Sobran's -- The Real News of the Month

 The Living Dollar 

August 26, 2003

I wish this were a joke, but like so many things these days that ought to be gags this is a real, honest-to-Pete news item. A man recently went to a clinic in Brazil complaining of an earache and walked out with a vasectomy.

I’ve heard of medical blunders I can understand, as when surgeons amputate the wrong leg. That’s pretty dumb, but at least the surgeons are right in principle: they know the patient is supposed to have a leg detached, and their error is one of mere detail. But how do you confuse an ear with the private parts? Would a woman with an earache have received a hysterectomy?

I’m not letting the patient entirely off the hook. He should have at least piped up at some point. Perhaps he trusted the experts too much and said to himself, “Well, I don’t quite get it, but presumably these guys know what they’re doing.”

If that’s what he thought, he isn’t so different from the American voter, who keeps electing people to uphold the U.S. Constitution, only to find himself getting the political equivalent of unwanted surgery on his private parts. He figures these guys must know what they’re doing.

Oh yeah? USA Today reports that gasoline prices in this country are at an all-time high. They’ve broken the old record of $1.41 per gallon, set in March 1981. “Wait a minute!” the naive reader will cry. “I’d kill to pay $1.41 for a gallon of gas!” Yes, but in today’s dollars that would be $2.87. Your money is now worth less than half its 1981 value.

When the Constitution speaks of a “dollar,” it doesn’t mean a piece of paper. It means 371.25 grains of silver. As Congressman Ron Paul, the Texas Republican, puts it, “This historical definition of the dollar has never been changed and cannot be changed — any more than the term inch, as a measure of length, can be changed.”

Paul subscribes to the quaint view that words in law should have stable meanings. This puts him in a tiny minority in Congress, the great majority of which believes that the Constitution is a “living document,” whose historical meanings don’t matter, and that the government can make it mean whatever it pleases.

[Breaker quote: Funny money is no laughing matter.]The Constitution says that Congress shall have the power to coin money and regulate the value thereof. The word regulate in this context meant regularize, not arbitrarily change. Congress is supposed to keep the value of money stable. Otherwise government becomes a huge counterfeiting ring, printing funny money according to its whims. And funny money is no laughing matter, except maybe on Mount Olympus, where the gods are said to get a kick out of observing mortal follies.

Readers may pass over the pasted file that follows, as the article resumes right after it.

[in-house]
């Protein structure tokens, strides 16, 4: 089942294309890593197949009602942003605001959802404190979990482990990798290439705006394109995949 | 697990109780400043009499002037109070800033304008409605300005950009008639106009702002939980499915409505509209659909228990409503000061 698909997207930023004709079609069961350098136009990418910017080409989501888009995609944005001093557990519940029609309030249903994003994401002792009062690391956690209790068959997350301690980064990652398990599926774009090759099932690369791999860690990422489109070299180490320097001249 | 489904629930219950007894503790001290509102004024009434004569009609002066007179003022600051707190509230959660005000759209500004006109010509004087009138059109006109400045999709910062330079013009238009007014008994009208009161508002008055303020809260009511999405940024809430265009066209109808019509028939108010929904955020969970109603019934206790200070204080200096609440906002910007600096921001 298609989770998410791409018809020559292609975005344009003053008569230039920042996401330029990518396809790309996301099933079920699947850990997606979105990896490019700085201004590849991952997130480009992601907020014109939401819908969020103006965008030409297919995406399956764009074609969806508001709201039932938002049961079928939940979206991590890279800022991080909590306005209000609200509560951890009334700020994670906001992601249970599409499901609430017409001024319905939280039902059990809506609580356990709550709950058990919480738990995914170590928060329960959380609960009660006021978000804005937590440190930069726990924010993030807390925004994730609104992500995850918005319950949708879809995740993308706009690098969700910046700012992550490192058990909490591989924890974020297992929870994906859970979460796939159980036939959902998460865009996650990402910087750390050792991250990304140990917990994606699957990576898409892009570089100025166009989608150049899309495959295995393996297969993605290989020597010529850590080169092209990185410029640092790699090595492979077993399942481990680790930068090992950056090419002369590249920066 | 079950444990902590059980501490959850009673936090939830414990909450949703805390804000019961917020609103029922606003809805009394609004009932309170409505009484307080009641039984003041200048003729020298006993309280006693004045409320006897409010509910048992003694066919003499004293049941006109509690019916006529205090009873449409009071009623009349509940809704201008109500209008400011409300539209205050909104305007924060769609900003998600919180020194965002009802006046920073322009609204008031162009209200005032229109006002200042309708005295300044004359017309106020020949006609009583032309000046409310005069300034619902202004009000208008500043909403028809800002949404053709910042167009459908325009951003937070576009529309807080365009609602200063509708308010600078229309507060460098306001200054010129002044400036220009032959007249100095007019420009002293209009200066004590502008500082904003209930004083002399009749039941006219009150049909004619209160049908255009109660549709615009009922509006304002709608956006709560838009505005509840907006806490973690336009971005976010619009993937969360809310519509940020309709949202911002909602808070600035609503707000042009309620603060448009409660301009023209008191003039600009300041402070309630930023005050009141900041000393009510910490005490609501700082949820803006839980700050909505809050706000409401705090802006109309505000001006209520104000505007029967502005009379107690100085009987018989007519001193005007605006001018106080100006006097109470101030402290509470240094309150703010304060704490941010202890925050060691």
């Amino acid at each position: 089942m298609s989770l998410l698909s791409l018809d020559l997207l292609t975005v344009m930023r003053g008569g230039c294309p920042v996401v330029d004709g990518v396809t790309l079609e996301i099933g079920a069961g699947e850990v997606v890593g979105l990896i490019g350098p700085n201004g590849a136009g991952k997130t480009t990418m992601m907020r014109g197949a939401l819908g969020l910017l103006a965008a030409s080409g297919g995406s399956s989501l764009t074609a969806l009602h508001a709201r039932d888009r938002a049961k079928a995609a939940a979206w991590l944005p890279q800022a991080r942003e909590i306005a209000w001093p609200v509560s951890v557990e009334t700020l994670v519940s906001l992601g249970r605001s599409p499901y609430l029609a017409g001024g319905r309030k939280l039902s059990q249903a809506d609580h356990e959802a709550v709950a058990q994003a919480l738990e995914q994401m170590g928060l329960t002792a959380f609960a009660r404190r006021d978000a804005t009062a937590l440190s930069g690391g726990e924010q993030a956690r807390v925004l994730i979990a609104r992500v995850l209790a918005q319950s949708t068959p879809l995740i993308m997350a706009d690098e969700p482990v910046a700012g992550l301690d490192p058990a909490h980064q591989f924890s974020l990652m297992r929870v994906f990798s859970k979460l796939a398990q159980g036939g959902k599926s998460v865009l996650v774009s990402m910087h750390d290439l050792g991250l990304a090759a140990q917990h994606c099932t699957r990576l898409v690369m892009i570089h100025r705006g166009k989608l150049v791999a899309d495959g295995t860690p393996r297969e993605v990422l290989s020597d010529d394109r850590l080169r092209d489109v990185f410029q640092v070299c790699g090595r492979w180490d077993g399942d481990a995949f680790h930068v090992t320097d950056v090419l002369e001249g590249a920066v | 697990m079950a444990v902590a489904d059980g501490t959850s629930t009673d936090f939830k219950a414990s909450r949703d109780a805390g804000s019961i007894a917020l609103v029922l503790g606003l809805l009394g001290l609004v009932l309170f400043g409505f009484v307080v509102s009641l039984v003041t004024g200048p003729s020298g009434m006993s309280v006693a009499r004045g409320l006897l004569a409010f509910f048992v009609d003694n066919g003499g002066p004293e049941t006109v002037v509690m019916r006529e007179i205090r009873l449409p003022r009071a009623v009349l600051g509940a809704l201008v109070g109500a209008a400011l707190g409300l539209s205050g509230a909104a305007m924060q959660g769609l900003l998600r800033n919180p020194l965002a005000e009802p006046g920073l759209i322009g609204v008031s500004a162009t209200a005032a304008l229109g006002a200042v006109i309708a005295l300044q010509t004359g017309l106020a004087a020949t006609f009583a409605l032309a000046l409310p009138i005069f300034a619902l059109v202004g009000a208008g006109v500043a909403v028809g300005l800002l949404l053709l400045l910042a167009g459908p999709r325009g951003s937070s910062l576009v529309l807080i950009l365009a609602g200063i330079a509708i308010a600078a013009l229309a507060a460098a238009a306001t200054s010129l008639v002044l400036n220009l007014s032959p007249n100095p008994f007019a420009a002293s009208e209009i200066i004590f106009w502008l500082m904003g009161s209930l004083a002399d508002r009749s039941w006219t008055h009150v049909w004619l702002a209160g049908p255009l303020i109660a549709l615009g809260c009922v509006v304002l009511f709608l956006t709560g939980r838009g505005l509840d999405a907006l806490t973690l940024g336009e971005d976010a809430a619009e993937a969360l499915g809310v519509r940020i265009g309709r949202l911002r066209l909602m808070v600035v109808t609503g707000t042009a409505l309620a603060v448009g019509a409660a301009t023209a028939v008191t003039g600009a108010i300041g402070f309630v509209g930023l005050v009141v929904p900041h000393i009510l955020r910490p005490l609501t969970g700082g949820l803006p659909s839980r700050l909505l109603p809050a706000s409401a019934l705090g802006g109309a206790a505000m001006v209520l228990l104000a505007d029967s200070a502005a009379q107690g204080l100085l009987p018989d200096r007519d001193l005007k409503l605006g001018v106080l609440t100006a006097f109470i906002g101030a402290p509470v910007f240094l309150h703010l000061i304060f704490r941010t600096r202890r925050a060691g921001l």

Ninety years ago, Congress unconstitutionally delegated this responsibility to the Federal Reserve System, a quasi-private agency. The idea was that private bankers would know how to protect the U.S. currency against inflation.

Result? The value of the dollar has been fluctuating — and mostly shrinking — ever since. Your “dollar” is actually a near-total counterfeit.

It bears the words This note is legal tender for all debts, public and private. That means you are legally required to accept it as money, even if you realize that its true value is meager and depreciating.

Paul quotes Stephen T. Byington, who wrote in 1895, “No legal tender law is ever needed to make men take good money; its only use is to make them take bad money.” There. You can’t put it more plainly than that.

So the “living Constitution” philosophy has given us what might be called the “living dollar.” As the power of government has grown, the value of our earnings, our savings, our investments, and our property has steadily diminished. In short, the government constantly robs us — through both taxes and inflation.

Probably nobody in Congress thinks of himself as part of a criminal enterprise, any more than a termite thinks of itself as a pest. They just do what comes naturally, without comprehending the destruction they wreak. And as long as they don’t comprehend it, they won’t care about it.

Congressman Paul is the exception — almost the lone exception. He wants Congress to resume its responsibilities by abolishing the Federal Reserve and restoring sound money based on precious metals.

Paul even wants to restore the Constitution he and his colleagues are sworn to defend. I suppose that makes him a utopian.

Joseph Sobran

Copyright © 2003 by the Griffin Internet Syndicate,
a division of Griffin Communications
This column may not be reprinted in print or
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